On to debt – karl’s points, again, are on target in general. But in terms of effect on our ability to maintain or improve our standard of living, no and in the future, there are some real affects of debt. Karl states, ”

However, at the macro-scale resources have to be transferred out of the economy at the time they are used. There is no way to teleport resources from the future to now. Therefore, the argument that we are borrowing against our future is largely an accounting fiction. Resources that are used to today must be produced today and must detract from consumption or investment that occurs today.

We are not teleporting resources from the future to today. However, we are committing our future resources to debt service. That debt service the cost, yes, spent in those future years, of our ability to advance purchase things today. In a way, we are not limiting our future consumption in the aggregate, we just PROMISE that we will ‘consume’ or spend in a particular way, that is, in interest payments. While this re-circulates funds back to private investors (or other countries), it hamstrings the ability of government to spend on anything else. So it does limit what the government can do. We will only have so much to spend. If the proportion of what we spend in interest payments increases, and it is mandatory (I hope no one is suggesting we default on our debt) the proportion available for other government priorities decreases. If by inaction we gradually allow entitlements to grow as a proportion of the budget as well, our discretionary public policy choices are slowly being more and more limited.

Now, if we wish to increase taxes, cut other spending, or are able to have our economy grow at such a pace that we have a sustained (permanent?) windfall in revenues, this is not a problem. the whole pie grows and we are able to maintain sufficient funds for other items and debt payments and entitlements. In fact, I have no problem with increasing debt, but I wish to do it with an understanding of this consequences.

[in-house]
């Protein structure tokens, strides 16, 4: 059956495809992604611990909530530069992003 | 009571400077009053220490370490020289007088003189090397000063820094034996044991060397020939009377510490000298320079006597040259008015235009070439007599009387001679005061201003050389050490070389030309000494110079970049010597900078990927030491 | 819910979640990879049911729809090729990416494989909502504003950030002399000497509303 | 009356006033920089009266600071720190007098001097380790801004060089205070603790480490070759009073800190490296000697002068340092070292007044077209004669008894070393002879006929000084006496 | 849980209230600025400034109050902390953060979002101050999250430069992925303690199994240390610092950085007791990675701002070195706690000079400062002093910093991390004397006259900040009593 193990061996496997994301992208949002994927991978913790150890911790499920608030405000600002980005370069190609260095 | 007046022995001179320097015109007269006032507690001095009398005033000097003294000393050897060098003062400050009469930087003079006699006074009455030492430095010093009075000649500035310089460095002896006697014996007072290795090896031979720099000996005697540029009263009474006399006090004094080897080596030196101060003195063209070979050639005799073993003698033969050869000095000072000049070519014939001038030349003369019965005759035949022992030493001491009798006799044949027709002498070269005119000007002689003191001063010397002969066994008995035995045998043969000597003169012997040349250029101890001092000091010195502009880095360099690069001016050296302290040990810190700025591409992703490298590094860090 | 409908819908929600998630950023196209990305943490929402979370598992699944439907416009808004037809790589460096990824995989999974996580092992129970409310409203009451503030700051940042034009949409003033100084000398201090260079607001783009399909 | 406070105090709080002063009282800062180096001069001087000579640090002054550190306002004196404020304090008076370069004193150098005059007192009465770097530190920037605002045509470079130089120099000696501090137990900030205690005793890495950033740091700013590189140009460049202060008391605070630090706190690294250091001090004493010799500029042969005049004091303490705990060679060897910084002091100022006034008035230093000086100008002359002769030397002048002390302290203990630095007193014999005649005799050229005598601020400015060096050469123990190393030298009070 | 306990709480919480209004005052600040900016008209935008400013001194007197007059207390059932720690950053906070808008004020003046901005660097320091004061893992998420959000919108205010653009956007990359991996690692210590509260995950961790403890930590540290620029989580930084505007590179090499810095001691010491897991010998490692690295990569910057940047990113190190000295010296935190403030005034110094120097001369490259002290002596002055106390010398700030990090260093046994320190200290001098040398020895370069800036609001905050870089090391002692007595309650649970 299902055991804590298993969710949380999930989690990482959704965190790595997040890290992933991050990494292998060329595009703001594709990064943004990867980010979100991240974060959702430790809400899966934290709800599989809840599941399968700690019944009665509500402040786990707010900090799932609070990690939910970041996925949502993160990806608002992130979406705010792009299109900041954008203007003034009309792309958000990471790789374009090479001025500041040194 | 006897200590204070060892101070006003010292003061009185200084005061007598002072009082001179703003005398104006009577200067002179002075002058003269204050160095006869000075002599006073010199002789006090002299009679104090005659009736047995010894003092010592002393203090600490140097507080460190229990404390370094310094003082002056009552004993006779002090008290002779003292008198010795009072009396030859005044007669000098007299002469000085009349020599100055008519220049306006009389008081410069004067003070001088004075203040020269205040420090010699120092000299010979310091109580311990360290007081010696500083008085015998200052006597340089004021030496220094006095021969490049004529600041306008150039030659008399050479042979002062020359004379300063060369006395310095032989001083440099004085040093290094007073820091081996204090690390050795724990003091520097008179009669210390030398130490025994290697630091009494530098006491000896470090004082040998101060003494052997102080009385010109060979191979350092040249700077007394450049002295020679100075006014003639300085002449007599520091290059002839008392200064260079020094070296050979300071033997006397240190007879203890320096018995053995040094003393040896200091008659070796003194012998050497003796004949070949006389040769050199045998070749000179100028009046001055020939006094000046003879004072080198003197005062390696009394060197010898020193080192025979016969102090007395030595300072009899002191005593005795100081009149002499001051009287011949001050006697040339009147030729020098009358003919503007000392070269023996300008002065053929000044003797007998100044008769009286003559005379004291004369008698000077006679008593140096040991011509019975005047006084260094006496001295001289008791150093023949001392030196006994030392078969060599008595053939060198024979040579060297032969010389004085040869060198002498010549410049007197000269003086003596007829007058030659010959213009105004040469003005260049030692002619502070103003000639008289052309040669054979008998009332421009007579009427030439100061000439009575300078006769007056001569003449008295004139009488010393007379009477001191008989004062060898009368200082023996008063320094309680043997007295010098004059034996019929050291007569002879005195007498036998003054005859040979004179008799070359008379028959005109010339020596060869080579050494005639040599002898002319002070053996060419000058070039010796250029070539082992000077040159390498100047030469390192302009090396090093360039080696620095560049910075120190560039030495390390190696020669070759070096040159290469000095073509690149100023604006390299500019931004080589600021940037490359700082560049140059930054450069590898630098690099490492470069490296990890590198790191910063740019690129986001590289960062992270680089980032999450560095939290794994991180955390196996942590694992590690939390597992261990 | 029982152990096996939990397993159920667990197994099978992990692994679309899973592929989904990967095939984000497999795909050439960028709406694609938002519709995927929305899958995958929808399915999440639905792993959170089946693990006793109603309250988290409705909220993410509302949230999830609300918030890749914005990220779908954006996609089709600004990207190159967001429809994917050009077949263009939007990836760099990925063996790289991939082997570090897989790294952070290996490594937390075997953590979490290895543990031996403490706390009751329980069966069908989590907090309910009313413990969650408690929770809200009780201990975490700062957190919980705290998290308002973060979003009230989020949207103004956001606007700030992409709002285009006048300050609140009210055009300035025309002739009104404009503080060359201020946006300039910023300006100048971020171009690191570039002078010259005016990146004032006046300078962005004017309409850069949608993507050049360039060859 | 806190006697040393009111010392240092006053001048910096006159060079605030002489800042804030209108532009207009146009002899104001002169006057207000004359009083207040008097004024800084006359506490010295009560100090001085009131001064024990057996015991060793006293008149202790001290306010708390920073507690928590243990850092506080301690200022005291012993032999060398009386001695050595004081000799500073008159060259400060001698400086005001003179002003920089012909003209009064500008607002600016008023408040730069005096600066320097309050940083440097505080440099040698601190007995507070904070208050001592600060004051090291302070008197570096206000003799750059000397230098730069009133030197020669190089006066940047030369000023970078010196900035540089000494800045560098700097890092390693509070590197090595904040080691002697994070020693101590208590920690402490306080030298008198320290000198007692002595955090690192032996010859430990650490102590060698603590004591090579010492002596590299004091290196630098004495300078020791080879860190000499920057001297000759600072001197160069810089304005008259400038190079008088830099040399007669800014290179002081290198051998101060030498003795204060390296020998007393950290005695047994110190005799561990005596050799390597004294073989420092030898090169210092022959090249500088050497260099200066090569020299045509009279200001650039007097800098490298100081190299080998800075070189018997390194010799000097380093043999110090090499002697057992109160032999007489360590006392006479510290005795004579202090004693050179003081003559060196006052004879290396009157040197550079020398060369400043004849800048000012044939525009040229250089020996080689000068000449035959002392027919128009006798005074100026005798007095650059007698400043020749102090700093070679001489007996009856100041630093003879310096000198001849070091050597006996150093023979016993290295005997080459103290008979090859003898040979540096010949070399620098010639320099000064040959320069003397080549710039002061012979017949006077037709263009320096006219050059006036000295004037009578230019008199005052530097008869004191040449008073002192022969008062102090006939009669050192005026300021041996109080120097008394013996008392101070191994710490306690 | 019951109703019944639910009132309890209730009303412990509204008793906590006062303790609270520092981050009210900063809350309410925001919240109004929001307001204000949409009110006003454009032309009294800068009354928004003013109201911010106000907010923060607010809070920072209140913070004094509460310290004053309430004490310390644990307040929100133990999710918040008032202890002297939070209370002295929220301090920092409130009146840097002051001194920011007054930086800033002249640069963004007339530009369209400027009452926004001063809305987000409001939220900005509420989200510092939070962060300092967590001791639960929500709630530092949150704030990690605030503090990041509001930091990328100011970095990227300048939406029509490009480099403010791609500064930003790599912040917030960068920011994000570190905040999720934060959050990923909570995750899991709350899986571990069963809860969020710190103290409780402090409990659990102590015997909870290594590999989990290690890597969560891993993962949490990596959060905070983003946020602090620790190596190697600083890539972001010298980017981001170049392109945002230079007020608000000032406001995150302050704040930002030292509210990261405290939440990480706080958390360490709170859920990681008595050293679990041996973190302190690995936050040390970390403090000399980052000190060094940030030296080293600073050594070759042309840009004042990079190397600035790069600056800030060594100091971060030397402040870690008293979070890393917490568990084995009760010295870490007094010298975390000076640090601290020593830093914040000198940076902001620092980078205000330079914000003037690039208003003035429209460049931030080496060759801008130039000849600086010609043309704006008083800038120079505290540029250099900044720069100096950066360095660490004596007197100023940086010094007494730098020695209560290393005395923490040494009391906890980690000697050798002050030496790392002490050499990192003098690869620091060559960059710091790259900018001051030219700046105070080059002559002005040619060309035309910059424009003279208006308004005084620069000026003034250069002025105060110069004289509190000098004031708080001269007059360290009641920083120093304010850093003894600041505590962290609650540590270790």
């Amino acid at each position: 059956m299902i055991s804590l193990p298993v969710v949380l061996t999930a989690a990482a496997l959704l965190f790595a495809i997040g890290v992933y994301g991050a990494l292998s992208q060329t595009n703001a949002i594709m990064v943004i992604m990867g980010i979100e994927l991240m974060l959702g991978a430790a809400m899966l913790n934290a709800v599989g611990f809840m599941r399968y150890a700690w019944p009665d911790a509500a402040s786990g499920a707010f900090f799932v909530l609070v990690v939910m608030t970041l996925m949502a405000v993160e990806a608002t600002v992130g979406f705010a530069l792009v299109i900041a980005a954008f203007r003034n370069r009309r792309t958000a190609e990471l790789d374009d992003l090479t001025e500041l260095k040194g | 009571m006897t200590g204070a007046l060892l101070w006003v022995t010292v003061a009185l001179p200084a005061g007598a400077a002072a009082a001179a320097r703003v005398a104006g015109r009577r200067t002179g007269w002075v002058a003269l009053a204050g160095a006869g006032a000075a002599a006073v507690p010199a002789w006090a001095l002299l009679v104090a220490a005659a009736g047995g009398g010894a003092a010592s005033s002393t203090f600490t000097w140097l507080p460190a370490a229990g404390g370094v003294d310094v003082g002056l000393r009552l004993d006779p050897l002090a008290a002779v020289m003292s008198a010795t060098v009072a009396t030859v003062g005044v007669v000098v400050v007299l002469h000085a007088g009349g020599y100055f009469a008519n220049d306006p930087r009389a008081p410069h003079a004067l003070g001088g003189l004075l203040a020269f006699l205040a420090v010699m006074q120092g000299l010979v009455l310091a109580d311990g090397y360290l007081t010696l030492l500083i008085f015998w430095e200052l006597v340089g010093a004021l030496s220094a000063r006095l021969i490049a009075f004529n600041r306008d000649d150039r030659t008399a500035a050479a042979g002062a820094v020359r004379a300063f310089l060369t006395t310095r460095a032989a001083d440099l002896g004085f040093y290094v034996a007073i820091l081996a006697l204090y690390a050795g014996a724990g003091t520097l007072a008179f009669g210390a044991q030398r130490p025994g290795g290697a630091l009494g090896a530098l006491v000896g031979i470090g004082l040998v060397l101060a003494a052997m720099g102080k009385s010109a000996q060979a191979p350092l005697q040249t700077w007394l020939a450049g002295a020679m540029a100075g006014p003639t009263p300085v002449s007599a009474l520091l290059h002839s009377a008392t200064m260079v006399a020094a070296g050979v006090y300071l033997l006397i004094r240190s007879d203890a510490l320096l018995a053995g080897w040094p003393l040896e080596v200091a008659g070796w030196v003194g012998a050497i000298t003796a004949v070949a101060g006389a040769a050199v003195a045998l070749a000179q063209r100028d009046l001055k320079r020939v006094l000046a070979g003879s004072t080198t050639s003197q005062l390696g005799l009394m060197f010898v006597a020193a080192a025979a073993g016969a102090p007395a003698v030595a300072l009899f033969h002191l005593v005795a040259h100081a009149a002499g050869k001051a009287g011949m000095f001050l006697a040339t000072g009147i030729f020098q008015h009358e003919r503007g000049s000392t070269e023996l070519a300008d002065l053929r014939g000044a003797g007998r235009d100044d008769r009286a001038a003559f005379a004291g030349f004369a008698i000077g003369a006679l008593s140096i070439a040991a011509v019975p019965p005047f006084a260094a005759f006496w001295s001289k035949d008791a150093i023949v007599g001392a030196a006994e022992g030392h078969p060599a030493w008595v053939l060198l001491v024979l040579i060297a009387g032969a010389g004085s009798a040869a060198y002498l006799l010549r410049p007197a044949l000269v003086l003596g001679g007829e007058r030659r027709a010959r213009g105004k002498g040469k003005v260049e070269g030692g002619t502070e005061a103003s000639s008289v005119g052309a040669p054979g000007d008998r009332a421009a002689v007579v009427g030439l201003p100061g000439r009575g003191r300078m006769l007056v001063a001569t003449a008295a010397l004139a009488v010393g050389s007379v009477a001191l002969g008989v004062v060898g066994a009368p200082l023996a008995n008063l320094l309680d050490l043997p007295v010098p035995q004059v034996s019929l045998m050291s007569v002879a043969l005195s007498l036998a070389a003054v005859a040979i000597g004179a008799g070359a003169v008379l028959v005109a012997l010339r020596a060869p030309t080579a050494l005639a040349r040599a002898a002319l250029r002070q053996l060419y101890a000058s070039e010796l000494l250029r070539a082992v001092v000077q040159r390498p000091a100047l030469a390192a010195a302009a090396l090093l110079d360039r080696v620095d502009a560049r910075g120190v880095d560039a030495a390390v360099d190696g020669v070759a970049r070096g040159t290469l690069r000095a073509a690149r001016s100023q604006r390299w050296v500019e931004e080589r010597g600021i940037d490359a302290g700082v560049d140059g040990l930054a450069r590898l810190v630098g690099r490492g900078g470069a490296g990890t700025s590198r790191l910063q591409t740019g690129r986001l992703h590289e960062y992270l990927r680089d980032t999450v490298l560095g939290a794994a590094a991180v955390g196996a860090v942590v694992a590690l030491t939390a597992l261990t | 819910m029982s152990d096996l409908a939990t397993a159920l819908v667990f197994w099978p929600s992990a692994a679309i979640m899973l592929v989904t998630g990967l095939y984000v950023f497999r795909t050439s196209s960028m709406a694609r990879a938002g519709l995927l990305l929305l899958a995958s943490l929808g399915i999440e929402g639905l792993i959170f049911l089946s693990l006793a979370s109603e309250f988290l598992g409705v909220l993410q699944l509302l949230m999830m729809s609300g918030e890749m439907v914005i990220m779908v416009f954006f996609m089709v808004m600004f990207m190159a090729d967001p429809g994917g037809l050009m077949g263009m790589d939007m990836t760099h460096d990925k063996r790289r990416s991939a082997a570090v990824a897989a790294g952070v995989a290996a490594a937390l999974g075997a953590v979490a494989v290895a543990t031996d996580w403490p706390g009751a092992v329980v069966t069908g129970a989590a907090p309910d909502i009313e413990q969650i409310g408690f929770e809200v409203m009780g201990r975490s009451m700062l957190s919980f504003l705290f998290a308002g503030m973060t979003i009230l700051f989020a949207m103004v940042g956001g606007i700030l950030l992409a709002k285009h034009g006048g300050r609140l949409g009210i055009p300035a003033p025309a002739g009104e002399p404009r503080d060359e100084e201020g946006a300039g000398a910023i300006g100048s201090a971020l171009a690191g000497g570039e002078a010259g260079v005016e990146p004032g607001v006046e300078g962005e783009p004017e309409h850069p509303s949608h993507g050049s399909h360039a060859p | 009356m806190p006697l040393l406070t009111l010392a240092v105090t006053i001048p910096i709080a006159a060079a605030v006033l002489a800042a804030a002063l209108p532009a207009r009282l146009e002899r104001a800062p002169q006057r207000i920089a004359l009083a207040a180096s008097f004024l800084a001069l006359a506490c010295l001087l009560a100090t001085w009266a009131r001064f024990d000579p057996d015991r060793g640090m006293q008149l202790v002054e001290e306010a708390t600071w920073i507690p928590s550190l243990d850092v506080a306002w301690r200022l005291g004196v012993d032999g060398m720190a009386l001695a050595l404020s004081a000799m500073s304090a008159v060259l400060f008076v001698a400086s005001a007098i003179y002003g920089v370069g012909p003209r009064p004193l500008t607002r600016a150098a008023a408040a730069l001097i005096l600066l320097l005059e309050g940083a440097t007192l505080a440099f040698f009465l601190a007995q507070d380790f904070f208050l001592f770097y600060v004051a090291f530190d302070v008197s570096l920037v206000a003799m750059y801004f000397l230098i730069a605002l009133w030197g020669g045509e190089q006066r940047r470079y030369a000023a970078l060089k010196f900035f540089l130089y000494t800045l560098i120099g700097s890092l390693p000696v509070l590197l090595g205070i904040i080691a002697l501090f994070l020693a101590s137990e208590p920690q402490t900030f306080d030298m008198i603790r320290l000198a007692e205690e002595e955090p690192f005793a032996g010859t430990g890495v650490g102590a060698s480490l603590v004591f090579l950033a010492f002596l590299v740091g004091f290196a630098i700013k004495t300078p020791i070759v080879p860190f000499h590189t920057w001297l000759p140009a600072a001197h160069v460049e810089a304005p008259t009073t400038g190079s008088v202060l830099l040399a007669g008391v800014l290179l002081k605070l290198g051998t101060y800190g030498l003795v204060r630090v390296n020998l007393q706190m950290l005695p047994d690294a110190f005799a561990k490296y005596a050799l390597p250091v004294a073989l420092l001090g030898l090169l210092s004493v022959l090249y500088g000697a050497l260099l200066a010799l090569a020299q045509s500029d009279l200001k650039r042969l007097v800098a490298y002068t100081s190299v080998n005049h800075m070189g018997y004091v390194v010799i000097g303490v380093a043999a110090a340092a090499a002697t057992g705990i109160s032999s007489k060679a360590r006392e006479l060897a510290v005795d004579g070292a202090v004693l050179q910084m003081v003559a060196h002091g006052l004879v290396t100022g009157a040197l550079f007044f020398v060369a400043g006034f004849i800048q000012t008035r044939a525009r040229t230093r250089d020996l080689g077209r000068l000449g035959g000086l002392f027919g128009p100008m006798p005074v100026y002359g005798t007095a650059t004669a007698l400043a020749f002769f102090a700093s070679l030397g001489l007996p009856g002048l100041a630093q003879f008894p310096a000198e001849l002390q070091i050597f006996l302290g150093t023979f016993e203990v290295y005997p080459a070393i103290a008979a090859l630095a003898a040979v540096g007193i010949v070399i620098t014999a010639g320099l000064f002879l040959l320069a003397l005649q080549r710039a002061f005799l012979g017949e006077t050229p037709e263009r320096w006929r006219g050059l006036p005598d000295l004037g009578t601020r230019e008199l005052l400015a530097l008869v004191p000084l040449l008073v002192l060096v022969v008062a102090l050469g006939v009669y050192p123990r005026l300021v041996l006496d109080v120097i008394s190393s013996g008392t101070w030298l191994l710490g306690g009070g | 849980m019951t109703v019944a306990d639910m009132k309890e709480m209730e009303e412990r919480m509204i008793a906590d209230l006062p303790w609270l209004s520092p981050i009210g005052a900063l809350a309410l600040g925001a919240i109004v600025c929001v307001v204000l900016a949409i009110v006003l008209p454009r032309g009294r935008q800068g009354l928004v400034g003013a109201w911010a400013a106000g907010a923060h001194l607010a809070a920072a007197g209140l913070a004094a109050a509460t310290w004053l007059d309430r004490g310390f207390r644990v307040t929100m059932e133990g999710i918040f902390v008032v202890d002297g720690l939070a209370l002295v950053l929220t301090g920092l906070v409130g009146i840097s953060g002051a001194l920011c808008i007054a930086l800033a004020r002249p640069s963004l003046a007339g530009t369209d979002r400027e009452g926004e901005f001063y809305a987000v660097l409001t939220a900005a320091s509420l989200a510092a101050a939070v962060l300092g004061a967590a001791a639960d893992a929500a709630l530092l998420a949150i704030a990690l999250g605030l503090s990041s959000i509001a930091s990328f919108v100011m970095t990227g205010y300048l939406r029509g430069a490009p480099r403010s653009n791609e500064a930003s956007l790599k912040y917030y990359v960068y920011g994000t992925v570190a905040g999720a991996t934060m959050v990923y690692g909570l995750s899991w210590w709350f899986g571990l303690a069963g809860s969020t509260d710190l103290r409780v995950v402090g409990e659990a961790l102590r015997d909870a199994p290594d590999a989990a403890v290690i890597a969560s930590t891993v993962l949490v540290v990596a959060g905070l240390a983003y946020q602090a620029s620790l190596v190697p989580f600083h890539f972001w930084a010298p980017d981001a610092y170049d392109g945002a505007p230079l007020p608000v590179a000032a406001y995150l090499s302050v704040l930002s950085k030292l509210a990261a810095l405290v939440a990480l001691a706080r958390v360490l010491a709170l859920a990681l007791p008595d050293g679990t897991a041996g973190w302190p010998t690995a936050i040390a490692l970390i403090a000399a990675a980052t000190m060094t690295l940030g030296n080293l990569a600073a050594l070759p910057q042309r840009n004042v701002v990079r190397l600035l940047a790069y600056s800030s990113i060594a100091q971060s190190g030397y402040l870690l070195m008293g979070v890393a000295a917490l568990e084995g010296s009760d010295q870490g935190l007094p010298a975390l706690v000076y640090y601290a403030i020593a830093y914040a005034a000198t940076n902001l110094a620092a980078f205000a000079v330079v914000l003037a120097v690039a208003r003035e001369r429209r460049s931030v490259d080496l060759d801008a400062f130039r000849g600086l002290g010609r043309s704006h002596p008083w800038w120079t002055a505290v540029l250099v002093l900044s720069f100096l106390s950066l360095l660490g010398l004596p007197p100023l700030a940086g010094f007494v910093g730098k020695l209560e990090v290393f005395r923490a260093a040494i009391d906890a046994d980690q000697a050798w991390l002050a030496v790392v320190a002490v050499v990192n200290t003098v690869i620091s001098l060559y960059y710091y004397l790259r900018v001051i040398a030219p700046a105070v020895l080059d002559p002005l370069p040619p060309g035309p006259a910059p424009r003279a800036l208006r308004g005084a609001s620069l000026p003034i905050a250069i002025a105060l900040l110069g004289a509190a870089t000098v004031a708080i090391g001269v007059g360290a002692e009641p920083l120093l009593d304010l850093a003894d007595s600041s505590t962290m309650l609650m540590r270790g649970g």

I am not sure, Karl, what your point is in the following statements – I may just not be familiar with this argument, so please post more on it, and how it relates to why the level of government debt is inconsequential. I want to be clear – having some debt is healthy, and I don’t know of any economist or public policy analyst or anyone else really that is arguing for having no debt. Borrowing for long-term investments and productivity improvement is sensible. And large amounts of debt (as a percent of GDP) are acceptable in the short-run if if can lift us out of a recession or depression or help in an emergency such as a way. In this century, this has happened three times, and each time the country was shortly able to reduce debt as a percent of GDP back to relatively low levels within a decade or so. The worry in the current situation is that there are structural impediments to being able to get to surplus or high growth that would return us to lower levels of debt to GDP. Those structural impediments include the entitlements, a change in world market power of the us versus other countries, an aging population and lower birth rates, a stagnant economy, relatively high unemployment, a low national savings rate, etc. etc.

You might be worried that its investment that is taking the beating. However, that doesn’t seem to be the case. The relationship between investment spending and government borrowing is weak. This is because the relationship between government borrowing and gross domestic savings is weak. The share a cyclical component but their secular trends are unrelated.

That is, when the economy is bad gross savings falls and government savings falls. Government savings is the inverse of government borrowing. However, over the longer term gross savings is rising while government savings is falling.